Because Our Metal Is Badass
In June 2010, when UK-based heavy metal music bible Metal Hammer announced its annual Golden God awards, it named Demonic Resurrection as the winner of the Global Metal category, given to “the international act that we think that you need to hear”. Later that week, when the Indian edition of Rolling Stone magazine held its first Metal Awards ceremony, the biggest winner of the night was Scribe, who walked away with the Critics’ Choice prize for band of the year. At this year’s edition of the event, Bhayanak Maut won the same category. Each of these bands hails from Mumbai, and we’re willing to wager a large amount of money that another act from our city, Goddess Gagged will score well at the 2012 awards.
It’s pretty clear that Mumbai has most of (if not all) the best metal bands in India. There are a few possible reasons for this. For starters, we’re a metal-crazy city—one that is able to sustain a seemingly risky venture like B69, and one that led even a tony club like Blue Frog to start a monthly metal night. We’re also home to the country’s longest-running music festival, Independence Rock, which for all practical purposes should be renamed Independence Metal (if you doubt this, look at the line-ups for the past couple of years here and here).
Demonic Resurrection frontman Sahil Makhija puts the connection between Mumbai and its ability to generate the country’s most popular metal bands down to a simple factor: longevity. “Frankly, I think it’s just because we’ve all kind of lasted for seven to eight years; 11 in the case of DR,” said Makhija, who added that the fact that most of the Indian music media—websites such as Indiecision and Indianrockmp3 for instance—is based here may also contribute to the level of awareness our homegrown headbanging acts enjoy.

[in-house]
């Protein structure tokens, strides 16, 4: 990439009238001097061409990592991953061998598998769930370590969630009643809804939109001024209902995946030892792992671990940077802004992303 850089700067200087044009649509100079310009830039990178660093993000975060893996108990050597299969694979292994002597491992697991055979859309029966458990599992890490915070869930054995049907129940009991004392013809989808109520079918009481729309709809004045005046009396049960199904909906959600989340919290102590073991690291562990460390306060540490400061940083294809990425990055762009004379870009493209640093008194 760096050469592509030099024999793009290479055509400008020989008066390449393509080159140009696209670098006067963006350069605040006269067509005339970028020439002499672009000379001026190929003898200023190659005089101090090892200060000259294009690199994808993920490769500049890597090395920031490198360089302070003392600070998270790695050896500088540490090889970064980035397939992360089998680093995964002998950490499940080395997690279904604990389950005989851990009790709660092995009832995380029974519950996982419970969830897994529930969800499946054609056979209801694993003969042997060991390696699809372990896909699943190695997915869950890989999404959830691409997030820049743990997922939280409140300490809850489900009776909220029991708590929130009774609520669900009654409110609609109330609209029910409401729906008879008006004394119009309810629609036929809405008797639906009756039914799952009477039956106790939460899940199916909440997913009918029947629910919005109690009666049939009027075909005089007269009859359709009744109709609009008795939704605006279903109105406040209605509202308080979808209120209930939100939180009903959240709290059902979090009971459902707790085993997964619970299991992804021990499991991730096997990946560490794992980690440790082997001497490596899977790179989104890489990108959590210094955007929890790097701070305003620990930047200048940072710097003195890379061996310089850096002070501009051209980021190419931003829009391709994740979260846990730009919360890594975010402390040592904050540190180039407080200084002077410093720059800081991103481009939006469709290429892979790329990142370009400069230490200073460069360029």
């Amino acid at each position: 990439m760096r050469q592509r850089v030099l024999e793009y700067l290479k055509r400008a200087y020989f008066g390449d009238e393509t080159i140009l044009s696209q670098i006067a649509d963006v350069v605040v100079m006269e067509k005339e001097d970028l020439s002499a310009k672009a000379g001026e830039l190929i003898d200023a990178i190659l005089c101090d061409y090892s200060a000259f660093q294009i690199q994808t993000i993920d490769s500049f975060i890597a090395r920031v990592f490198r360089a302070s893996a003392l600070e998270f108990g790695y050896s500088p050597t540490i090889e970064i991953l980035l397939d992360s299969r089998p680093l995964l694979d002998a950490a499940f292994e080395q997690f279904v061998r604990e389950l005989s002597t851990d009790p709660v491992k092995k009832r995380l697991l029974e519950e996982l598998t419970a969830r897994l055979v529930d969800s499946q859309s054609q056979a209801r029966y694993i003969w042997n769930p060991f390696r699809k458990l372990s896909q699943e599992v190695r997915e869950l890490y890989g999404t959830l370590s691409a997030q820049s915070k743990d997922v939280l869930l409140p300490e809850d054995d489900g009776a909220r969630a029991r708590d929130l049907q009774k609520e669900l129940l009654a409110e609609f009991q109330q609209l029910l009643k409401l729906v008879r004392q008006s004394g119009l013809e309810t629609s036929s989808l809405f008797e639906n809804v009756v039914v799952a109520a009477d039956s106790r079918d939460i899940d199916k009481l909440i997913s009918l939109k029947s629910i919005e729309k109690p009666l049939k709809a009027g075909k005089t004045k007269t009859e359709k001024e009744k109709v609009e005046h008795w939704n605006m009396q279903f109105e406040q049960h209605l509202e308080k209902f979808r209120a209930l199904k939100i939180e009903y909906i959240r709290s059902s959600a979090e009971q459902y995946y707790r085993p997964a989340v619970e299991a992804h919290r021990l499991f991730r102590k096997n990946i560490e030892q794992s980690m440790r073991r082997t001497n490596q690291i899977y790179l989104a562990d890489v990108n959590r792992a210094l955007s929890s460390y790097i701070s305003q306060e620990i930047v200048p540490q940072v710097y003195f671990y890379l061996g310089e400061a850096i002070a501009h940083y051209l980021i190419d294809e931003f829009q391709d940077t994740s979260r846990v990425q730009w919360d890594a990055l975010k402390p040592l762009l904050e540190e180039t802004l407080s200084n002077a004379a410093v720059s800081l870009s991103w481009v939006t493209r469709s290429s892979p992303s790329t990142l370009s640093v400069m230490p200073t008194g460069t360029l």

Photographer and long-term metalhead Roycin D’Souza takes Makhija’s latter point further by suggesting that the quality of Mumbai metal out-moshes those from other Indian cities “because most of these bands have members who work in the media business,” including “advertising, production, design, and writing”. Said D’Souza, “This way, they get influenced very differently” as opposed to says groups from other parts of the country, many of which are formed in engineering colleges, where band members have little time or commitment to hone their music.
Guitarist and Bhayanak Maut founding member R. “Venky” Venkatraman is a brand partner at advertising agency BBH India; his band mate, vocalist Vinay Venkatesh is the creative director of OgilvyOne Worldwide in Mumbai. Jetesh Menon, the keyboardist of Demonic Resurrection, works at interactive marketing company SapientNitro, while Scribe has three members working in “creative industries”: guitarist Akshay Rajpurohit is a copywriter at branding company Creativeland Asia, bassist Srinivas “Vaas” Sunderrajan is an indie filmmaker, and multi-faceted frontman and singer Vishwesh Krishnamoorthy directs ad films and TV shows, and does voice-overs.
Krishnamoorthy, on the other hand, has another theory about why the city “where the tempo never lets up, just like in metal” is mosh-pit central. “All the bands have a member from the same college,” said Krishnamoorthy. “Siddharth [Basrur of Goddess Gagged], Rahul [Hariharan and] Venky [from Bhayanak Maut], Jetesh from DR, Vaas and me all went to SIES [the South Indian Education Society College of Arts, Science and Commerce in Sion].”
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